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Atomic Weights and Water

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    In our discussion of the atomic theory, we examined water and hydrogen peroxide, which are both compounds formed from the gases oxygen and hydrogen. We'll see later that volumes of gases tell us about the combining ratios of atoms, but we'll now focus on masses of substances. Everyone knows that eating a "balanced diet" means eating the correct masses of various foods. This is so because the foods provide atoms and molecules which must be in the correct weight ratio for our bodies to use in synthesizing proteins and other biomolecules. 

    So mass is a very important characteristic of atoms—it does not change as chemical reactions occur. Volume, on the other hand, often does change, because atoms or molecules pack together more tightly in liquids and solids or become more widely separated in gases when a reaction takes place. From the time Dalton’s theory was first proposed, chemists realized the importance of the masses of atoms, and they spent much time and effort on experiments to determine how much heavier one kind of atom is than another.

    Dalton, for example, studied a compound of carbon and oxygen which he called carbonic oxide. He found that a 100-g sample contained 42.9 g C and 57.1 g O. In Dalton’s day there were no simple ways to determine the microscopic nature of a compound, and so he did not know the composition of the molecules (and hence the formula) of carbonic oxide. Faced with this difficulty, he did what most scientists would do—make the simplest possible assumption. This was that the molecules of carbonic oxide contained the minimum number of atoms: one of carbon and one of oxygen. Carbonic oxide was the compound we now know as carbon monoxide, CO, and so in this case Dalton was right. However, erroneous assumptions about the formulas for other compounds led to half a century of confusion about atomic weights.

    Since the formula was CO, Dalton argued that the ratio of the mass of carbon to the mass of oxygen in the compound must be the same as the ratio of the mass of 1 carbon atom to the mass of 1 oxygen atom:

    \[\dfrac{\text{Mass of 1 C atom}}{\text{Mass of 1 O atom}}=\dfrac{\text{mass of C in CO}}{\text{mass of O in CO}}=\dfrac{\text{42}\text{.9 g}}{\text{57}\text{.1 g}}=\dfrac{\text{0}\text{.751}}{\text{1}}=\text{0.751}\label{1}\]

    In other words the mass of a carbon atom is about three-quarters (0.75) as great as the mass of an oxygen atom.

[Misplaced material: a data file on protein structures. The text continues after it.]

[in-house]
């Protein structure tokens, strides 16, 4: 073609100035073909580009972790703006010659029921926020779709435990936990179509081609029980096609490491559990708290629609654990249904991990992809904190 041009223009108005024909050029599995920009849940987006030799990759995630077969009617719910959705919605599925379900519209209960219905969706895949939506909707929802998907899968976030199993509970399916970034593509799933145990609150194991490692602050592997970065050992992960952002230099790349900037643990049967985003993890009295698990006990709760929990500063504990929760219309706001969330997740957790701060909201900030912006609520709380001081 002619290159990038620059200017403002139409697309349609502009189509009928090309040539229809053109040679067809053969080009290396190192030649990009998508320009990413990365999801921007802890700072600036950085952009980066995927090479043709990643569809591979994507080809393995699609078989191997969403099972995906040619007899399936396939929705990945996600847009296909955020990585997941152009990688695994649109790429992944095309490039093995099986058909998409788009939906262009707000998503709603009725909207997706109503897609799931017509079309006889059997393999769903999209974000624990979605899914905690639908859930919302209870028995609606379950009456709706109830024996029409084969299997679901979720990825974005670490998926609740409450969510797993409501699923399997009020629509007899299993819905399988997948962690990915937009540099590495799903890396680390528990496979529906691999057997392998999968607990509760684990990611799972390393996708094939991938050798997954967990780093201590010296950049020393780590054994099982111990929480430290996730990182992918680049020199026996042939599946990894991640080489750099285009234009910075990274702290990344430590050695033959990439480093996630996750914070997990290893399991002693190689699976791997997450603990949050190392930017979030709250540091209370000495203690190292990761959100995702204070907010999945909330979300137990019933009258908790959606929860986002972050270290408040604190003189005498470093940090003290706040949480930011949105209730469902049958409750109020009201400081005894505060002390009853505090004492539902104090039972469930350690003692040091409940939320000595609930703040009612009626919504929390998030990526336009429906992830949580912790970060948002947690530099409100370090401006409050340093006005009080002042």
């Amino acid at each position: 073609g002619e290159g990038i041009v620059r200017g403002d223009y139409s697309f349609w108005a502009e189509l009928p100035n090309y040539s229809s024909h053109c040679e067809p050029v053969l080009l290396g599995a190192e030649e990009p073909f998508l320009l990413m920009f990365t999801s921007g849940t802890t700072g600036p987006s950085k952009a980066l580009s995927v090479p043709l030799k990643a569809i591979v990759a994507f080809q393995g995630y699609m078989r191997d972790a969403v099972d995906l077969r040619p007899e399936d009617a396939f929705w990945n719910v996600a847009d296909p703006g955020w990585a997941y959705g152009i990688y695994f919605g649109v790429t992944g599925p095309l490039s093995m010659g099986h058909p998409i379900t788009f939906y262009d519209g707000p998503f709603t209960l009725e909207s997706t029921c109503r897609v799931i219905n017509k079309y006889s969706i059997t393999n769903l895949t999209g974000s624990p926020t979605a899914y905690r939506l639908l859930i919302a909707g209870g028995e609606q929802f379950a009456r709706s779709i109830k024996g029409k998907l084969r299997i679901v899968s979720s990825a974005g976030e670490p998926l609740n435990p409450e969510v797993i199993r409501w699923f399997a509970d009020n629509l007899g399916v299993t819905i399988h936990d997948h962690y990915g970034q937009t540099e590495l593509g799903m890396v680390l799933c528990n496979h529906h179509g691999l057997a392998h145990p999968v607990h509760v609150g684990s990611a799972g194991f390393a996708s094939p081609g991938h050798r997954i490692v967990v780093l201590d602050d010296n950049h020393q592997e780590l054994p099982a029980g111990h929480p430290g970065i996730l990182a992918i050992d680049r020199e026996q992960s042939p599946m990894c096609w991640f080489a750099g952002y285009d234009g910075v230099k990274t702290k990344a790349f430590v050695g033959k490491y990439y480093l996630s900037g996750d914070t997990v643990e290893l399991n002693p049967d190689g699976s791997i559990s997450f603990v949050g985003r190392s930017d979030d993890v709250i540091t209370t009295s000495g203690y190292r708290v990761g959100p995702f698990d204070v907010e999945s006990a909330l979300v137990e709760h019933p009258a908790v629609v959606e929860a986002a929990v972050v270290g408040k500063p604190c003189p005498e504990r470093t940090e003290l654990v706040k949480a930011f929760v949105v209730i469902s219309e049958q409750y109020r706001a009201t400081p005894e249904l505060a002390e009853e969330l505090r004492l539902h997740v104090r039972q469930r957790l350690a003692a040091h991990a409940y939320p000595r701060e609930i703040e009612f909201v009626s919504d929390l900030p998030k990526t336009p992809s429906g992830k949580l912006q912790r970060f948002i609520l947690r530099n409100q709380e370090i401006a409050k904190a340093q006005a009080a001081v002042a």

Notice that this method involves a ratio of masses and that the units grams cancel, yielding a pure number. That number (0.751, or approximately ¾) is the relative mass of a carbon atom compared with an oxygen atom. It tells nothing about the actual mass of a carbon atom or of an oxygen atom–only that carbon is three-quarters as heavy as oxygen.

    The relative masses of the atoms are usually referred to as atomic weights. Their values were are in a Table of Atomic Weights, along with the names and symbols for the elements. The atomic-weight scale was originally based on a relative mass of 1 for the lightest atom, hydrogen. As more accurate methods for determining atomic weight were devised, it proved convenient to shift to oxygen and then carbon, but the scale was adjusted so that hydrogen’s relative mass remained close to 1. Thus nitrogen’s atomic weight of 14.0067 tells us that a nitrogen atom has about 14 times the mass of a hydrogen atom.

    The fact that atomic weights are ratios of masses and have no units does not detract at all from their usefulness. It is very easy to determine how much heavier one kind of atom is than another.

    Example \(\PageIndex{1}\): Mass of an Oxygen Atom

    Use the Table of Atomic Weights to show that the mass of an oxygen atom is 1.33 times the mass of a carbon atom.

    Solution The actual masses of the atoms will be in the same proportion as their relative masses. Atomic weights of oxygen is 15.9994 and carbon is 12.011. Therefore

    \(\dfrac{\text{Mass of an O atom}}{\text{Mass of a C atom}} = \dfrac{\text{relative mass of an O atom}}{\text{relative mass of a C atom}} = \dfrac{\text{15.9994}}{\text{12.011}} = \dfrac{\text{1.332}}{\text{1}}\)

    or Mass of an O atom = 1.332 × mass of a C atom

    The atomic-weight table also permits us to obtain the relative masses of molecules. These are called molecular weights and are calculated by summing the atomic weights of all atoms in the molecule.

    Example \(\PageIndex{2}\): Mass of a Water Molecule

    How heavy would a water molecule be in comparison to a single hydrogen atom?

    Solution First, obtain the relative mass of an H2O molecule (the molecular weight):

    2H atoms: relative mass = 2 × 1.0079 = 2.0158

    1 O atom: relative mass = 1 × 15.9994 = 15.994

    1H2O molecule: relative mass = 18.0152


    \(\dfrac{\text{Mass of a H}_2\text{O molecule}}{\text{Mass of a H atom}} = \dfrac{\text{18.0152}}{\text{1.0079}} = \text{17.8740}\)

    The H2O molecule is about 18 times heavier than a hydrogen atom.

    From ChemPRIME: 2.5: Atomic Weights

    Contributors and Attributions

    This page titled Atomic Weights and Water is shared under a CC BY-NC-SA 4.0 license and was authored, remixed, and/or curated by Ed Vitz, John W. Moore, Justin Shorb, Xavier Prat-Resina, Tim Wendorff, & Adam Hahn.

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